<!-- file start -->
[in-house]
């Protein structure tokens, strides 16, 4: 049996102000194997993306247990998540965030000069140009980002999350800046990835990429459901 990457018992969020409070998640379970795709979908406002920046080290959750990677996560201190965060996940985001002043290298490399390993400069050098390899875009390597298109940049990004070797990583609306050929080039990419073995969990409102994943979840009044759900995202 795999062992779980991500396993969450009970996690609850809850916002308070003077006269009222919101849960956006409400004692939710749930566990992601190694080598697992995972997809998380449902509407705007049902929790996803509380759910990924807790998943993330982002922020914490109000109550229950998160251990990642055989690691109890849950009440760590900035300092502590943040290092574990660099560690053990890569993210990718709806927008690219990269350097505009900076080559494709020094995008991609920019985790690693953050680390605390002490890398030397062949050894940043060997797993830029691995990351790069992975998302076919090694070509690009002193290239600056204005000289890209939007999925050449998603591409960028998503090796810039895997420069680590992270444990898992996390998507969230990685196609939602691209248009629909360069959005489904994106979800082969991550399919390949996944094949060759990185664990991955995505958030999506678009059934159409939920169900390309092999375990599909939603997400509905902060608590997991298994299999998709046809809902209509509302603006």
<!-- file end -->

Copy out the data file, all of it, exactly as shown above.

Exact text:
[in-house]
């Protein structure tokens, strides 16, 4: 049996102000194997993306247990998540965030000069140009980002999350800046990835990429459901 990457018992969020409070998640379970795709979908406002920046080290959750990677996560201190965060996940985001002043290298490399390993400069050098390899875009390597298109940049990004070797990583609306050929080039990419073995969990409102994943979840009044759900995202 795999062992779980991500396993969450009970996690609850809850916002308070003077006269009222919101849960956006409400004692939710749930566990992601190694080598697992995972997809998380449902509407705007049902929790996803509380759910990924807790998943993330982002922020914490109000109550229950998160251990990642055989690691109890849950009440760590900035300092502590943040290092574990660099560690053990890569993210990718709806927008690219990269350097505009900076080559494709020094995008991609920019985790690693953050680390605390002490890398030397062949050894940043060997797993830029691995990351790069992975998302076919090694070509690009002193290239600056204005000289890209939007999925050449998603591409960028998503090796810039895997420069680590992270444990898992996390998507969230990685196609939602691209248009629909360069959005489904994106979800082969991550399919390949996944094949060759990185664990991955995505958030999506678009059934159409939920169900390309092999375990599909939603997400509905902060608590997991298994299999998709046809809902209509509302603006």